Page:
mid-14c., "a keeping up, a going on," from Old French continuance (13c.), from continuer (see continue).
continuation (n.) Look up continuation at
late 14c., from Old French continuation (13c.), or directly from Latin continuationem (nominative continuatio), noun of action from continuat-, past participle stem of continuare (see continue).
continue (v.) Look up continue at
mid-14c., contynuen, from Old French continuer (13c.), from Latin continuare "join together, connect, make or be continuous," from continuus "uninterrupted," from continere (intransitive) "to be uninterrupted," literally "to hang together" (see contain). Related: Continued; continuing.
continuity (n.) Look up continuity at
early 15c., from Middle French continuité, from Latin continuitatem (nominative continuitas), from continuus (see continue). Cinematographic sense is recorded from 1921, American English.
continuous (adj.) Look up continuous at
1640s, from French continueus or directly from Latin continuus "uninterrupted, hanging together" (see continue). Related: Continuously.
continuum (n.) Look up continuum at
1640s, from Latin continuum "a continuous thing," neuter of continuus (see continue). The plural is continua.
contort (v.) Look up contort at
early 15c., from Latin contortus, past participle of contorquere "to whirl, twist together," from com "with, together," here perhaps intensive (see com-) + torquere "to twist" (from PIE root *terkw- "to twist"). Related: Contorted; contorting.
contortion (n.) Look up contortion at
early 15c., from Middle French contorsion or directly from Latin contortionem (nominative contorsio), noun of action from past participle stem of contorquere (see contort).
contortionist (n.) Look up contortionist at
1841, from contortion + -ist.
contour (n.) Look up contour at
1660s, a term in painting and sculpture, from French contour "circumference, outline," from Italian and Medieval Latin contornare "to go around," from Latin com-, intensive prefix (see com-), + tornare "to turn (on a lathe);" see turn (v.).

First recorded application to topography is from 1769. Earlier the word was used to mean "bedspread, quilt" (early 15c.) in reference to its falling over the sides of the mattress. Related: Contoured. Contour line in geography is from 1844.
Contra (n.) Look up Contra at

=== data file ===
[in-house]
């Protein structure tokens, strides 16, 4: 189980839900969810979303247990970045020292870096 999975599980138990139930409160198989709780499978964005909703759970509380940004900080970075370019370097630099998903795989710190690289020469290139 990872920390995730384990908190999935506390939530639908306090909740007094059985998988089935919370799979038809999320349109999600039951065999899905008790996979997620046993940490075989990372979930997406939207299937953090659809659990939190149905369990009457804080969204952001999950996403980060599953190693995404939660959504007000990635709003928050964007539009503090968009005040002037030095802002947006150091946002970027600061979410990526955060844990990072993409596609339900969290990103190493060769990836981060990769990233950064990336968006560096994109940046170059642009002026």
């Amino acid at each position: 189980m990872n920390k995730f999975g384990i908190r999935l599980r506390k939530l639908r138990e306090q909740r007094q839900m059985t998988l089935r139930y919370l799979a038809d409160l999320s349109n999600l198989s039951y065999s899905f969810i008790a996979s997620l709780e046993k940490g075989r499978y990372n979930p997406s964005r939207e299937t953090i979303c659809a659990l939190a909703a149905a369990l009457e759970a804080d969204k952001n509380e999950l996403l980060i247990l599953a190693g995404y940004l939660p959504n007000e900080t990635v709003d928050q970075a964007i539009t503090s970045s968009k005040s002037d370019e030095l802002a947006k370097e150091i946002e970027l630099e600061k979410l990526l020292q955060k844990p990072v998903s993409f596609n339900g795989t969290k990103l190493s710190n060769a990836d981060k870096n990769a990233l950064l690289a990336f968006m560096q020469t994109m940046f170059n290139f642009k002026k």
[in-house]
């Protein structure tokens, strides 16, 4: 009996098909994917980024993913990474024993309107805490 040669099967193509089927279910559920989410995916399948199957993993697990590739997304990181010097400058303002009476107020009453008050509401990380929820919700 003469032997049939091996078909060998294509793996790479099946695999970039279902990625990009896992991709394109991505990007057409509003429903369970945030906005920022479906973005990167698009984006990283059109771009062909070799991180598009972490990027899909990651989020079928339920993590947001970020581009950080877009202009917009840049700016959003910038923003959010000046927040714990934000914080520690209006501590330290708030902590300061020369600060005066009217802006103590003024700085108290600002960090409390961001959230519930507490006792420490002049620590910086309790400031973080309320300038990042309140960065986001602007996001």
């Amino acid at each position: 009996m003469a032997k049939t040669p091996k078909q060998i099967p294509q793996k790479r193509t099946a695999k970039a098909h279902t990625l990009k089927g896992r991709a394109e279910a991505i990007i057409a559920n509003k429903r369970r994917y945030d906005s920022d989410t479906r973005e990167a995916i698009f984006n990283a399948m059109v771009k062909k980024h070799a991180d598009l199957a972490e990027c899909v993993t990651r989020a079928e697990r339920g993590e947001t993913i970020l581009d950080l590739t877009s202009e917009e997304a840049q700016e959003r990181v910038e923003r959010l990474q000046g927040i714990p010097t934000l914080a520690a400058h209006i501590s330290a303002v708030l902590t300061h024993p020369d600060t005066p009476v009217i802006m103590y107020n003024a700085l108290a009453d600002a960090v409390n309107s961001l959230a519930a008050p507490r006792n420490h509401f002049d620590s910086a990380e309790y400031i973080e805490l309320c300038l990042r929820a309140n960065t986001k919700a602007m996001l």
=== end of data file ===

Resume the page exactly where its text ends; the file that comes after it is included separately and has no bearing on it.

1981, "anti-Sandinista Nicaraguan," short for Spanish contrarrevolucionario "counter-revolutionary."
contra Look up contra at
mid-14c., from Latin contra (prep. and adv.) "against," originally "in comparison with," ablative singular feminine of *com-teros, from Old Latin com "with, together" (see com-) + -tr, zero degree of the comparative suffix -ter-.
contra dance Look up contra dance at
1803, from French contre-danse, altered from English country dance by folk etymology from French contra "against," suggested by the arrangement of the partners in the dance. The dances and the name were taken up in France c. 1720s and from there passed to Spain and Italy (Spanish, Italian contra danza) then back to English.
contra- Look up contra- at
word-forming element meaning "against, in opposition," from Latin adverb and preposition contra "against" (see contra). The Latin word was used as a prefix in Late Latin. In French, it became contre- and passed into English as counter-. The Old English equivalent was wiðer (surviving in withers and widdershins), from wið "with, against."
contraband (n.) Look up contraband at
1520s, "smuggling;" 1590s, "smuggled goods;" from Middle French contrebande "a smuggling," from older Italian contrabando (modern contrabbando) "unlawful dealing," from Latin contra "against" (see contra) + Medieval Latin bannum, from Frankish *ban "a command" or some other Germanic source (see ban (v.)).
contraception (n.) Look up contraception at
"birth control," coined 1886 from Latin contra (see contra) + ending from conception.
contraceptive Look up contraceptive at
1891 (n.), 1918 (adj.), from stem of contraception + -ive.
contract (v.) Look up contract at